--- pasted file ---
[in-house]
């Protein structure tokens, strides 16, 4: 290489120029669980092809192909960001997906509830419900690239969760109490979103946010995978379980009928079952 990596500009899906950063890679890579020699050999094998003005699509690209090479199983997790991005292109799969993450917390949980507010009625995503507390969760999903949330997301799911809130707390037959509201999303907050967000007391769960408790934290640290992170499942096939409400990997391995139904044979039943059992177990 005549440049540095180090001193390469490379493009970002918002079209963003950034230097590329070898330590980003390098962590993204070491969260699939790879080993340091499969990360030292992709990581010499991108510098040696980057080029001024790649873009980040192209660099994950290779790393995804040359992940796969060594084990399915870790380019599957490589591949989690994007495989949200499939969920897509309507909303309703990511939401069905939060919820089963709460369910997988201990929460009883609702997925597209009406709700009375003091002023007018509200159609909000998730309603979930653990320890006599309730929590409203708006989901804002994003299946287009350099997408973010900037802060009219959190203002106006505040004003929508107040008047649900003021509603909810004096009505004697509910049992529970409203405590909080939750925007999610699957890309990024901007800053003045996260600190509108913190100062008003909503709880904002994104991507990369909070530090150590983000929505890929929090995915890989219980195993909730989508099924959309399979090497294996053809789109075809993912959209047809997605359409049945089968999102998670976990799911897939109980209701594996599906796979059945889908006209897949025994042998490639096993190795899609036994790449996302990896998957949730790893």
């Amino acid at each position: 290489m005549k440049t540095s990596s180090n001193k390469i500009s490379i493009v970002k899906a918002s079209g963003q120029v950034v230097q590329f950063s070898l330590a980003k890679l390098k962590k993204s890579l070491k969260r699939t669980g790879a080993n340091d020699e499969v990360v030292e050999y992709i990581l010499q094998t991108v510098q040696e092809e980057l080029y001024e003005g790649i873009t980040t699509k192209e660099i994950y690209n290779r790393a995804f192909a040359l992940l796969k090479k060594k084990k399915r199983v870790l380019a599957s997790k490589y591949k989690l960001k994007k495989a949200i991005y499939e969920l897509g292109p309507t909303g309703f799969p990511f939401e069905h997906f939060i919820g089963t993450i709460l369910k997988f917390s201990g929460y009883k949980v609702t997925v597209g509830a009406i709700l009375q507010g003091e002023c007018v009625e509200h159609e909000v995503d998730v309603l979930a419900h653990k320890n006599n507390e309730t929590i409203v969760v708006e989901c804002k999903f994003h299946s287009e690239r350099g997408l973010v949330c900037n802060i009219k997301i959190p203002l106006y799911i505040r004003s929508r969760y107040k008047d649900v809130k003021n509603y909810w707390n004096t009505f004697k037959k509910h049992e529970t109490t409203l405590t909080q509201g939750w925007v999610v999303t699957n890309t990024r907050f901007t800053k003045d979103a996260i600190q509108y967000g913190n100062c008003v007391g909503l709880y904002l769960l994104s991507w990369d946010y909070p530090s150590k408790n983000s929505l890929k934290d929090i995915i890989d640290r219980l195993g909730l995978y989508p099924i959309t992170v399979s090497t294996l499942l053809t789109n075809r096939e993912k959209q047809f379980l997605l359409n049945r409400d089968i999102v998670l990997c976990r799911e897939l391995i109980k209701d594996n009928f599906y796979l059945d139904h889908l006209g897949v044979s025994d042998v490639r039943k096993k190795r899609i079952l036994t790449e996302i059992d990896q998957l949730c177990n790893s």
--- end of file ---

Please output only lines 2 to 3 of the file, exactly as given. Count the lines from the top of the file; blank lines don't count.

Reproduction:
């Protein structure tokens, strides 16, 4: 290489120029669980092809192909960001997906509830419900690239969760109490979103946010995978379980009928079952 990596500009899906950063890679890579020699050999094998003005699509690209090479199983997790991005292109799969993450917390949980507010009625995503507390969760999903949330997301799911809130707390037959509201999303907050967000007391769960408790934290640290992170499942096939409400990997391995139904044979039943059992177990 005549440049540095180090001193390469490379493009970002918002079209963003950034230097590329070898330590980003390098962590993204070491969260699939790879080993340091499969990360030292992709990581010499991108510098040696980057080029001024790649873009980040192209660099994950290779790393995804040359992940796969060594084990399915870790380019599957490589591949989690994007495989949200499939969920897509309507909303309703990511939401069905939060919820089963709460369910997988201990929460009883609702997925597209009406709700009375003091002023007018509200159609909000998730309603979930653990320890006599309730929590409203708006989901804002994003299946287009350099997408973010900037802060009219959190203002106006505040004003929508107040008047649900003021509603909810004096009505004697509910049992529970409203405590909080939750925007999610699957890309990024901007800053003045996260600190509108913190100062008003909503709880904002994104991507990369909070530090150590983000929505890929929090995915890989219980195993909730989508099924959309399979090497294996053809789109075809993912959209047809997605359409049945089968999102998670976990799911897939109980209701594996599906796979059945889908006209897949025994042998490639096993190795899609036994790449996302990896998957949730790893």
């Amino acid at each position: 290489m005549k440049t540095s990596s180090n001193k390469i500009s490379i493009v970002k899906a918002s079209g963003q120029v950034v230097q590329f950063s070898l330590a980003k890679l390098k962590k993204s890579l070491k969260r699939t669980g790879a080993n340091d020699e499969v990360v030292e050999y992709i990581l010499q094998t991108v510098q040696e092809e980057l080029y001024e003005g790649i873009t980040t699509k192209e660099i994950y690209n290779r790393a995804f192909a040359l992940l796969k090479k060594k084990k399915r199983v870790l380019a599957s997790k490589y591949k989690l960001k994007k495989a949200i991005y499939e969920l897509g292109p309507t909303g309703f799969p990511f939401e069905h997906f939060i919820g089963t993450i709460l369910k997988f917390s201990g929460y009883k949980v609702t997925v597209g509830a009406i709700l009375q507010g003091e002023c007018v009625e509200h159609e909000v995503d998730v309603l979930a419900h653990k320890n006599n507390e309730t929590i409203v969760v708006e989901c804002k999903f994003h299946s287009e690239r350099g997408l973010v949330c900037n802060i009219k997301i959190p203002l106006y799911i505040r004003s929508r969760y107040k008047d649900v809130k003021n509603y909810w707390n004096t009505f004697k037959k509910h049992e529970t109490t409203l405590t909080q509201g939750w925007v999610v999303t699957n890309t990024r907050f901007t800053k003045d979103a996260i600190q509108y967000g913190n100062c008003v007391g909503l709880y904002l769960l994104s991507w990369d946010y909070p530090s150590k408790n983000s929505l890929k934290d929090i995915i890989d640290r219980l195993g909730l995978y989508p099924i959309t992170v399979s090497t294996l499942l053809t789109n075809r096939e993912k959209q047809f379980l997605l359409n049945r409400d089968i999102v998670l990997c976990r799911e897939l391995i109980k209701d594996n009928f599906y796979l059945d139904h889908l006209g897949v044979s025994d042998v490639r039943k096993k190795r899609i079952l036994t790449e996302i059992d990896q998957l949730c177990n790893s």